I just finished reading Tina Seeligs book What I Wish I Knew When I Was 20: A Crash Course on Making Your Place in the World. It was a fast read for me (I think I finished it in a day) but I really liked it a lot. Here are a few of my favorite insights.
- Seelig quotes Carlos Vignolo, a professor at the University of Chile, who says that students should sign up for classes “from the worst teachers in their school because this will prepare them for life, where they won’t have talented educators leading the way.” At a time where I am pulling my hair out with my University education (I feel like the ‘curriculum’ I’ve purchased is watered down and stays in a safe, theoretical cage where it never has to face the real world of application), this was a great ‘silver lining’ for me. I need to positively spin my education in such a way that it starts to benefit me, where I can take the disjointed lessons from a classroom and try to practice them in the real world the best I can. Sure, I get the feeling that some of my teachers wouldn’t even know how to do this, but that doesn’t mean I can’t try. Also, this could potentially teach me how to seek out my own resources.
- Larry Page of Google was quoted and told his audience to “have a healthy disregard for the impossible.” He also shared that big goals are easier than small goals, which makes sense in a weird way. We view smaller goals as less important, and when opposition comes, we are more likely to let smaller goals slip by us with the thought, ‘eh, well, it wasn’t really that big of a deal anyways.”
- “Rules are often meant to be broken. Most rules are i place as the lowest common denominator, making sure that those who don’t have a clue what to do stay within the boundaries.” I think that their is wisdom in determining which rules are ‘principle based’, or are based off a true guiding principle of the universe so that by keeping the rule the person is more successful and happy, and which rules were created to give the left-hand side of the bell curve a chance for survival. These rules can and should be shirked when they stand in the way of a good decision.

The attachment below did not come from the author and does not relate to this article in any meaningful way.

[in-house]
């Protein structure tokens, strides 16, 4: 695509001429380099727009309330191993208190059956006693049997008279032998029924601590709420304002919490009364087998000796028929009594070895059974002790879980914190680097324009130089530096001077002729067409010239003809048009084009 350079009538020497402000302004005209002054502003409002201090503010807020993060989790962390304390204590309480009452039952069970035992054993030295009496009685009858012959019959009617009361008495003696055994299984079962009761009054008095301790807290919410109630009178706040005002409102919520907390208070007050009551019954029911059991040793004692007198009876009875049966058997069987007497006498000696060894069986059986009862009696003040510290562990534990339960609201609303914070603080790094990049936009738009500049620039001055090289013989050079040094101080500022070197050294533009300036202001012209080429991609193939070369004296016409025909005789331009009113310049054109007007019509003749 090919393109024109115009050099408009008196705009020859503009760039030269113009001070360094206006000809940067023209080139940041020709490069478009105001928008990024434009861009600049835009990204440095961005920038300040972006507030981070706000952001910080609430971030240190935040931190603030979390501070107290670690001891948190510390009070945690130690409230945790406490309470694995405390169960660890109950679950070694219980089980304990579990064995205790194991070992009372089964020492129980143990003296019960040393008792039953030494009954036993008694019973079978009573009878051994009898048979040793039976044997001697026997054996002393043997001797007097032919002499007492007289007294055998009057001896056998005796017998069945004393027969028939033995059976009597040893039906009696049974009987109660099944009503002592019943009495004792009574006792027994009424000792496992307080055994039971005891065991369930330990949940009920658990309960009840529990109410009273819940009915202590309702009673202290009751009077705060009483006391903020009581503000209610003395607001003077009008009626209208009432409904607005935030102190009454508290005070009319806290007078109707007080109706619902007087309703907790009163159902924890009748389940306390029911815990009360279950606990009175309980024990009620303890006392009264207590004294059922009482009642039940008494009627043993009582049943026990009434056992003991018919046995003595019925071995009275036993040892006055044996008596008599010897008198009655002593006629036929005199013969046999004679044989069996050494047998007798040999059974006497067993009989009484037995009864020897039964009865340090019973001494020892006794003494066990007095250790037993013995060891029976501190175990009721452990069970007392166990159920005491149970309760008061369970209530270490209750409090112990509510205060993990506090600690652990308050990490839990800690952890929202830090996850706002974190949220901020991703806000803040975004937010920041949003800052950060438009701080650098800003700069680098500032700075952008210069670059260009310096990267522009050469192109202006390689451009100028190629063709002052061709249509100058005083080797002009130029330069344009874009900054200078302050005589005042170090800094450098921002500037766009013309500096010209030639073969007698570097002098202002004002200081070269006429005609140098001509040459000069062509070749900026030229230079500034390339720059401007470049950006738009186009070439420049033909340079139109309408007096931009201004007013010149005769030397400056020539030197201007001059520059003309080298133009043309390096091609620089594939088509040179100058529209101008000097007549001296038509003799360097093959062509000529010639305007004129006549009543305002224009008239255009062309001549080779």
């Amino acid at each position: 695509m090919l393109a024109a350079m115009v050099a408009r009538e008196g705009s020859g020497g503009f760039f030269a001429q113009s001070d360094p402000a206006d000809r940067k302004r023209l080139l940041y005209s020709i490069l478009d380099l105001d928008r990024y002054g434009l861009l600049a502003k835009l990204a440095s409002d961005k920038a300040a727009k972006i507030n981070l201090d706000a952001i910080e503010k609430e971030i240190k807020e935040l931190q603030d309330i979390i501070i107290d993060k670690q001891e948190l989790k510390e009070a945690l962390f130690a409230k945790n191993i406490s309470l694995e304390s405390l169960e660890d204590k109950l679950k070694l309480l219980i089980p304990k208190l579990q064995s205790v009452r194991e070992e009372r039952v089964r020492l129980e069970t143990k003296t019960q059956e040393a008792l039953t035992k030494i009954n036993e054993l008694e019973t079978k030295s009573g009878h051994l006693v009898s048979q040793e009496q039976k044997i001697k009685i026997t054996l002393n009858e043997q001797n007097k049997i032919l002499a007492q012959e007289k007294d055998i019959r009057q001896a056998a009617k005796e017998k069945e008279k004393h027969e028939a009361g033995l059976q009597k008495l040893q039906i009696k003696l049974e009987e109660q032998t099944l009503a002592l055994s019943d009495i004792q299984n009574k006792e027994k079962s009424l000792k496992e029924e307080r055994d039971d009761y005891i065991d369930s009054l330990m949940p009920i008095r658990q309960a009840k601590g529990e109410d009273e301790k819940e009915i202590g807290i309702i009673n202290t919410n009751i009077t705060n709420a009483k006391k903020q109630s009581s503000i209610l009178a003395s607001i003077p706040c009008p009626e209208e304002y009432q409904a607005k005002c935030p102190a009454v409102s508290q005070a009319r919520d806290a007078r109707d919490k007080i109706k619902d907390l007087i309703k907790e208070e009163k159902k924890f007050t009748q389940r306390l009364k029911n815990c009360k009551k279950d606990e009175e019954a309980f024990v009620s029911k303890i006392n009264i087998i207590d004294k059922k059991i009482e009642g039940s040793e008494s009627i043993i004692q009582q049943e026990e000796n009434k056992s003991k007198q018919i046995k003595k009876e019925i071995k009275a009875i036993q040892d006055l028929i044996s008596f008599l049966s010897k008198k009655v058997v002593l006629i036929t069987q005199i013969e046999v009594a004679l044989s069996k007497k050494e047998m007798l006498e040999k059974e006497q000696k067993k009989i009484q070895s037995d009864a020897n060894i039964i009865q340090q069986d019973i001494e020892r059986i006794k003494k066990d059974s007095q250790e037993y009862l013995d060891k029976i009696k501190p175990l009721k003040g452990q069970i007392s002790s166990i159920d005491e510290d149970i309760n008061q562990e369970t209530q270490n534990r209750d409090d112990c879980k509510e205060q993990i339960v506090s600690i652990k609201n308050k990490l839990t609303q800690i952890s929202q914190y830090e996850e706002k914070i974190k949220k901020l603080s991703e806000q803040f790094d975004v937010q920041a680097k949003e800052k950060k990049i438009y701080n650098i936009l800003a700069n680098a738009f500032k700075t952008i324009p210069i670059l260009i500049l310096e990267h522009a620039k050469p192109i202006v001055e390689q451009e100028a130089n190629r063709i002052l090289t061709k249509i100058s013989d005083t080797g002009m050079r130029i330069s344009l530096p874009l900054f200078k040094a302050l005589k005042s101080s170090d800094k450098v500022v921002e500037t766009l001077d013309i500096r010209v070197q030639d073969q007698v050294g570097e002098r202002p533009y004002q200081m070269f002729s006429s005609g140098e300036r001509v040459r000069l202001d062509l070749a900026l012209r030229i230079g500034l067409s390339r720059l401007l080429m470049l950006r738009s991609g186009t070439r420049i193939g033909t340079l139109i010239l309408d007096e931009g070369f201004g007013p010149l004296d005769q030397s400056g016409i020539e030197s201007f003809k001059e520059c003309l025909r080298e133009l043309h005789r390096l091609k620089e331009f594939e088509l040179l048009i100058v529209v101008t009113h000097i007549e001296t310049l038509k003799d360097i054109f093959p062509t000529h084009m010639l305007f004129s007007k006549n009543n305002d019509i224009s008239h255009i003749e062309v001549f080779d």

- My father and I recently spoke about self imposed prisons. For that reason, I found this quote interesting. “New Yorkers are both guards and prisoners and as a result they no longer have the capacity to leave the prison they have made, or even see it as a prison.”
- Love this quote “The primary barriers to success are self-imposed. The corollary to this is “the biggest ally of superachievers is the inertia of others.” The secret to success is to move when no one else is. To make big decisions when everyone else is content to go with the flow. I like this because it doesn’t say that success comes from being contrarian; success comes from moving and doing and being when everyone else is afraid to roll the dice.
- Good story from the book. ”It seemed like a pretty plum position. He had a huge office and a big staff. But after two weeks David walked i Jeff’s office and quit. He couldn’t stand the bureaucratic environment. Everything was painfully slow and David was impatient to make things happen. Jeff took David outside for a walk and told him the following joke: There was once a man named Goldberg who wanted nothing more than to be rich. So each day he went to the synagogue and prayed to God to win the lottery. This went on for days, weeks, months, and years, but Goldberg never won. Eventually, Goldberg was at his wit’s end. Praying to God, he said, “You have really let me down.” SUddenly the silence was broken and God responded in a booming voice, “Goldberg, you’ve got to help me out here. You could at least buy a ticket!” Jeff reminded David of something he already knew – he wasn’t going to ‘win the lottery’ in Washington if he didn’t engage. Nobody was going to hand him the tools to be successful. So David went back to his office and tapped into his natural instincts to make things happen, as opposed to waiting for someone to show up with a game plan. He quickly realized that there were endless holes to be filled and tremendous resources at his disposal.”
- Also, Seelig quotes Elisabeth Pate Cornell, an expert in risk management, who explained that there is a process to analyzing risky situations. First, define all possible outcomes. Second, determine the possibility of each outcome. Third, develop a plan for each outcome. Then here is the gold: If you can handle all of the potential outcomes well enough, then if makes sense to pick the riskiest decision. IS THIS NOT BRILLIANT??? When the worst possible outcome is something you are prepared for, then pull the trigger. That, combined with Tim Ferriss’s Stoicism thoughts he’s shared makes for an adventurous person. Tim says to make sure you really, REALLY, frame your fears. Don’t let it be nebulous, give it a face and a name. And if you can handle that, then you need to swing for the fences.
- The idea that acting and directing is the same, no matter the size of the audience or stage. When you start something on the small stage, take a look around, because the gap between the small stage and the big one is a lot easier to clear than you think. Just look for the opportunity to clear the gap.
- Don’t take on too many responsibilities. The army has the rule of three (three direct reports to each officer) for a reason. 3 is optimal for things we can have on our plate at once.